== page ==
The Distributive Justice of Income Inequality
The dominant trend of political and social ideology in the twentieth century is such as to make many of us uncomfortable, as a matter of principle, with the acceptance of any form of inequality. Since inequality of wealth or income is one of the most permanent and salient features of the human condition, there is little question of not accepting inequality in practice. A discrepancy of such evident magnitude between principle and practice is cause for philosophical uneasiness.
KeywordsIncome Defend Univer Colombia Zinnes
Unable to display preview. Download preview PDF.
- Arrow, K.: Social Choice and Individual Values, New York: Wiley, 1951.Google Scholar
- Atkinson, A. B.: The Economics of Inequality, London: Oxford University Press, 1975.Google Scholar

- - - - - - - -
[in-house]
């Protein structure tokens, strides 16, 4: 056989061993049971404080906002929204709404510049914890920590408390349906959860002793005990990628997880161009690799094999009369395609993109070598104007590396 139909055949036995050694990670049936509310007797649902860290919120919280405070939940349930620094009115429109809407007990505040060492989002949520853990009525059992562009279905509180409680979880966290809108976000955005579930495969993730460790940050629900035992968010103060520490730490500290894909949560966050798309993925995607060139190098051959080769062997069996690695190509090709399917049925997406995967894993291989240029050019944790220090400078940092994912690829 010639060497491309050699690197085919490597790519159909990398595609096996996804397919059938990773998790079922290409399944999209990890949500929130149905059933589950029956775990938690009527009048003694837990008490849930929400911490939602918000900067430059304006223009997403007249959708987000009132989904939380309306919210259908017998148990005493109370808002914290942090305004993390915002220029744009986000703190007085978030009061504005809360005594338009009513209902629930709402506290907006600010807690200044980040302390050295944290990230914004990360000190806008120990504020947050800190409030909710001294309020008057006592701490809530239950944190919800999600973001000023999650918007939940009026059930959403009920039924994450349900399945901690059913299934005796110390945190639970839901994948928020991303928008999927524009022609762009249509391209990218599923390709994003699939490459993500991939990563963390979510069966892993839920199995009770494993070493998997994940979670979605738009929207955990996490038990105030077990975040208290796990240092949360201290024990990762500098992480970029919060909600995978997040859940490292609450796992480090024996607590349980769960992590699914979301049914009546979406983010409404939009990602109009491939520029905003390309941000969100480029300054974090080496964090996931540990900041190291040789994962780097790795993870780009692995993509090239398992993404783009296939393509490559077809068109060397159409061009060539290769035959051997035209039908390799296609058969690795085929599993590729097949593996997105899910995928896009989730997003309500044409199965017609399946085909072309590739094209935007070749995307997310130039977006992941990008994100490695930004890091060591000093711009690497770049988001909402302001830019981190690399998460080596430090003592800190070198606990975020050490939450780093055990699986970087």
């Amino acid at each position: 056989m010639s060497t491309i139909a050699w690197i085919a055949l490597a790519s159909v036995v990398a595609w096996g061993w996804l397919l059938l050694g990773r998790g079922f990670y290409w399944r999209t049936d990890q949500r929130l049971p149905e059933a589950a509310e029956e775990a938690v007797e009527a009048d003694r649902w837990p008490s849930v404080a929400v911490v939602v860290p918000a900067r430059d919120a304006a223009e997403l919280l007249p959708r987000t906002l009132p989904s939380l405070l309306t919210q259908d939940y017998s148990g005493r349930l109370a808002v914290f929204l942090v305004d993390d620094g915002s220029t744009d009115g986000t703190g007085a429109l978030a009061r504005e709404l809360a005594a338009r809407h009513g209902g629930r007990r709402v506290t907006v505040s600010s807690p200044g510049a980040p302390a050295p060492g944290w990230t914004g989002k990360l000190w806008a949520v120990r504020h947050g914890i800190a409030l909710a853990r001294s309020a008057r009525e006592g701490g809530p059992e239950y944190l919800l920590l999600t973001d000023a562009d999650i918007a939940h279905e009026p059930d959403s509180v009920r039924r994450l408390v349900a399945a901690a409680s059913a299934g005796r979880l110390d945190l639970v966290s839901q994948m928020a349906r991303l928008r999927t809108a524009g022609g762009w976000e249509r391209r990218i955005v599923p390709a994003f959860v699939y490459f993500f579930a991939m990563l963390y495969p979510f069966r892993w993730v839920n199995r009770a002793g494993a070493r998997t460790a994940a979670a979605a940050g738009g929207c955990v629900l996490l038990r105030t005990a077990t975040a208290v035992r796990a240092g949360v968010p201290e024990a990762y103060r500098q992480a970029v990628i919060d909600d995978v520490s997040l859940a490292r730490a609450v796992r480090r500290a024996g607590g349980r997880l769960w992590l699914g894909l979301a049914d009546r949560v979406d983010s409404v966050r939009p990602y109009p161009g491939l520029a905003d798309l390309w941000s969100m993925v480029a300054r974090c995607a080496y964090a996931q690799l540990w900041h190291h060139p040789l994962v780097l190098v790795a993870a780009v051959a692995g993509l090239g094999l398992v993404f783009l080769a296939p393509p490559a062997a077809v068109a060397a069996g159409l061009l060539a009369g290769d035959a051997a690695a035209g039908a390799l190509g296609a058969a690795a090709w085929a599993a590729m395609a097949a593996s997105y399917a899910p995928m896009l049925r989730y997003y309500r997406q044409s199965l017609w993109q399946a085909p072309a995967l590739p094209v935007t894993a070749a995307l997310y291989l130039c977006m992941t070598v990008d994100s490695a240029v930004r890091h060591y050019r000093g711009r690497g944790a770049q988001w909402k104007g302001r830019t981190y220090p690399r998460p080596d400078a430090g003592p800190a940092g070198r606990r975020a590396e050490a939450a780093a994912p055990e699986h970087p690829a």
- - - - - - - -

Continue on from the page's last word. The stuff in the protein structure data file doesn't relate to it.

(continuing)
- Chenery, H., Ahluwalia, M. S., Bell, C. L. G., Duloy, J. H., and Jolly, R.: Redistribution with Growth, London: Oxford University Press, 1974.Google Scholar
- Lerner, A. P.: The Economics of Control, London: Macmillan, 1944.Google Scholar
- Mincer, J.: ‘The Distribution of Labor Incomes: A Survey (with special reference to the human capital approach)’, Journal of Economic Literature, 1970, 8, 1–26.Google Scholar
- ‘Nearly keeping up: Report on the Economic Status of the Profession, 1975–76’, AAUP Bulletin, 1976, 62, 195–284.Google Scholar
- Suppes, P., and Zinnes, J.: ‘Basic Measurement Theory’, in R. D. Luce, R. R. Bush, and E. H. Galanter (eds.), Handbook of Mathematical Psychology (Vol. 1), New York: Wiley, 1963Google Scholar